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Protein Profile of Extracellular Vesicles Released by Chicken Tracheal Cells Upon Avian Influenza Virus Infection and Toll-Like Receptor Ligand Stimulation

2021 CPRF
During viral respiratory infections in chickens, host cell communication and interaction at the early stages of infection are required for mounting effective immune responses. The release of extracellular vesicles (EVs) from host cells is a system of mediated intercellular communication. These EVs contain an array of biomolecules, such as proteins and RNAs, which can be regulated by viral infections and may play a role in antiviral responses. Furthermore, macrophages are essential players in the host innate responses. Their functions, including phagocytosis and cytokine production, also require specific regulation. In this study, we aimed to identify the immunoregulatory roles of EVs released from tracheal cells. We hypothesized that EVs released from chicken tracheal cells regulate the functions of other immune cells, specifically macrophages. To this end, chicken tracheal cells were infected with avian influenza virus (AIV) H4N6 or stimulated with Toll-like receptor (TLR) 3 or 4 ligands. EVs were isolated 24 h post-infection/stimulation and subjected to mass spectrometry, followed by bioinformatic and functional analysis. We then treated chicken macrophages with 5ug/ml or 25ug/ml EVs and evaluated the direct effects of the treatment. In this study, a total of 140 differentially expressed proteins (i.e., > 2-fold change) were identified. Analysis of gene functions and protein-protein interactions revealed that EVs secreted by chicken tracheal cells in response to various stimuli were enriched in protein markers involved in immune responses and cell signaling pathways. Furthermore, we investigated the impact of EVs on macrophage phagocytosis, nitric oxide production and the induction of antiviral responses in chicken macrophages. The results demonstrated that AIV infection impacts the protein contents of EVs. Furthermore, the results showed that EVs regulate chicken macrophage function in the context of antiviral responses by modulating the expression of several antiviral genes and the activity of macrophages. Overall, this study highlighted the active role of EVs in the cell-to-cell communication during AIV infection in chickens. This study provided a platform to understand the initiation of antiviral responses by tracheal cells and their impact on induced immune responses.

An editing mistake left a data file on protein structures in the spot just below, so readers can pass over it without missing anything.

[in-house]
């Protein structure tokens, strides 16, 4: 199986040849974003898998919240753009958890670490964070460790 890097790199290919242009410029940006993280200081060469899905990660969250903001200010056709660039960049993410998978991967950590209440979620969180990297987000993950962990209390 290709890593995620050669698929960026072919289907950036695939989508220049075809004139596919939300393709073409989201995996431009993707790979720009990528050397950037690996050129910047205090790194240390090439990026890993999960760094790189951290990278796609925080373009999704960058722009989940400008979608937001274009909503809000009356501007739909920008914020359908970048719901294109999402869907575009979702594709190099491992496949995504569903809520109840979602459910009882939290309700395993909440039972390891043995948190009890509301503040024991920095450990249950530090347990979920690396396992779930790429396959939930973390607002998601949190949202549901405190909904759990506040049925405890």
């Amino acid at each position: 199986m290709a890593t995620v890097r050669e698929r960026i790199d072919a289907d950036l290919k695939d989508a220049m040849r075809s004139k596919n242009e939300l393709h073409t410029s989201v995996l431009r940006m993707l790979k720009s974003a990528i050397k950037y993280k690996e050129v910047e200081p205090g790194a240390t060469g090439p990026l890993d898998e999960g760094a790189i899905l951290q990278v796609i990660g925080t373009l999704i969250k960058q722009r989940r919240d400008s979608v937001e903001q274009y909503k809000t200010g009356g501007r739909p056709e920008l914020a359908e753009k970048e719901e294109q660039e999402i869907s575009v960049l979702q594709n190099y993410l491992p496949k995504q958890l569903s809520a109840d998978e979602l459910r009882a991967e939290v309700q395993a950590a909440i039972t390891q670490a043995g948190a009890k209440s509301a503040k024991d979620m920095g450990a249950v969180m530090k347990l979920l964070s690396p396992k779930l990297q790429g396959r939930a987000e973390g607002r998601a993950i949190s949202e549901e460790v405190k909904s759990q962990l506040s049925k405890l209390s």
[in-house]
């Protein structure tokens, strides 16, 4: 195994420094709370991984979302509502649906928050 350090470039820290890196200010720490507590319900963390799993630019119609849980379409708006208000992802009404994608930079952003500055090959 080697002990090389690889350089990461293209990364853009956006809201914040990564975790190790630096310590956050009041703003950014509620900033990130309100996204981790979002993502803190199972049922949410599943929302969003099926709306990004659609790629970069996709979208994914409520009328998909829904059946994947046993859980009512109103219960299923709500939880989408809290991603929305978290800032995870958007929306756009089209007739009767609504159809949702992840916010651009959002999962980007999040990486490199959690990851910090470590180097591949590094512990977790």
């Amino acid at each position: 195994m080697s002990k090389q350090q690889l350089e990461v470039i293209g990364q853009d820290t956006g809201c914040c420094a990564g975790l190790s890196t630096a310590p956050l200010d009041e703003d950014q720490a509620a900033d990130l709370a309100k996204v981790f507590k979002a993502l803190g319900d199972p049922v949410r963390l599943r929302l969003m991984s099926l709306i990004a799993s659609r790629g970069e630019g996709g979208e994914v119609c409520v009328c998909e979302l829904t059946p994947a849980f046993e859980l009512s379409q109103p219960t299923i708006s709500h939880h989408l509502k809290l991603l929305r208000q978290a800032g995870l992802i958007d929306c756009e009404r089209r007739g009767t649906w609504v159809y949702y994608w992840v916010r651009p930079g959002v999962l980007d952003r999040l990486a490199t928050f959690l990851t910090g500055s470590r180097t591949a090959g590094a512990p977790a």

Tags :
avian influenza,protein profile
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PhD Student

University of Montreal

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